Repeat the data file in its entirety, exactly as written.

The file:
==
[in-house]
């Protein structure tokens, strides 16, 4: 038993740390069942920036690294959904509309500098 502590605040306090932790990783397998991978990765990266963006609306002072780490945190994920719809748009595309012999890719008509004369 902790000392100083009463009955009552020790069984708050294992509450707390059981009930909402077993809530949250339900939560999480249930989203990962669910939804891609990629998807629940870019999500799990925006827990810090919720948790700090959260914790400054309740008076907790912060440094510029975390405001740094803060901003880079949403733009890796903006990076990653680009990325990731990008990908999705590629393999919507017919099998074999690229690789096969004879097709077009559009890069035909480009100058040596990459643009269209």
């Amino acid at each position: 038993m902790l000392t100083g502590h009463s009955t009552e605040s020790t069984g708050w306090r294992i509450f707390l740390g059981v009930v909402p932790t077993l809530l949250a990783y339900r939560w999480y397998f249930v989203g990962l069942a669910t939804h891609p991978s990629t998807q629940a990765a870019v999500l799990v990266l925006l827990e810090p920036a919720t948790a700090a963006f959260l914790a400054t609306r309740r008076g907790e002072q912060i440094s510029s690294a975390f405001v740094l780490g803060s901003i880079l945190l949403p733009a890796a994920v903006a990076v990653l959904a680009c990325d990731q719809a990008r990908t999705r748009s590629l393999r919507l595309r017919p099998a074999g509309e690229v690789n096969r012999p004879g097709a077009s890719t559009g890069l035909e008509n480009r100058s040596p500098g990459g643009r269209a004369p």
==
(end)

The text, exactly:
[in-house]
């Protein structure tokens, strides 16, 4: 038993740390069942920036690294959904509309500098 502590605040306090932790990783397998991978990765990266963006609306002072780490945190994920719809748009595309012999890719008509004369 902790000392100083009463009955009552020790069984708050294992509450707390059981009930909402077993809530949250339900939560999480249930989203990962669910939804891609990629998807629940870019999500799990925006827990810090919720948790700090959260914790400054309740008076907790912060440094510029975390405001740094803060901003880079949403733009890796903006990076990653680009990325990731990008990908999705590629393999919507017919099998074999690229690789096969004879097709077009559009890069035909480009100058040596990459643009269209």
């Amino acid at each position: 038993m902790l000392t100083g502590h009463s009955t009552e605040s020790t069984g708050w306090r294992i509450f707390l740390g059981v009930v909402p932790t077993l809530l949250a990783y339900r939560w999480y397998f249930v989203g990962l069942a669910t939804h891609p991978s990629t998807q629940a990765a870019v999500l799990v990266l925006l827990e810090p920036a919720t948790a700090a963006f959260l914790a400054t609306r309740r008076g907790e002072q912060i440094s510029s690294a975390f405001v740094l780490g803060s901003i880079l945190l949403p733009a890796a994920v903006a990076v990653l959904a680009c990325d990731q719809a990008r990908t999705r748009s590629l393999r919507l595309r017919p099998a074999g509309e690229v690789n096969r012999p004879g097709a077009s890719t559009g890069l035909e008509n480009r100058s040596p500098g990459g643009r269209a004369p």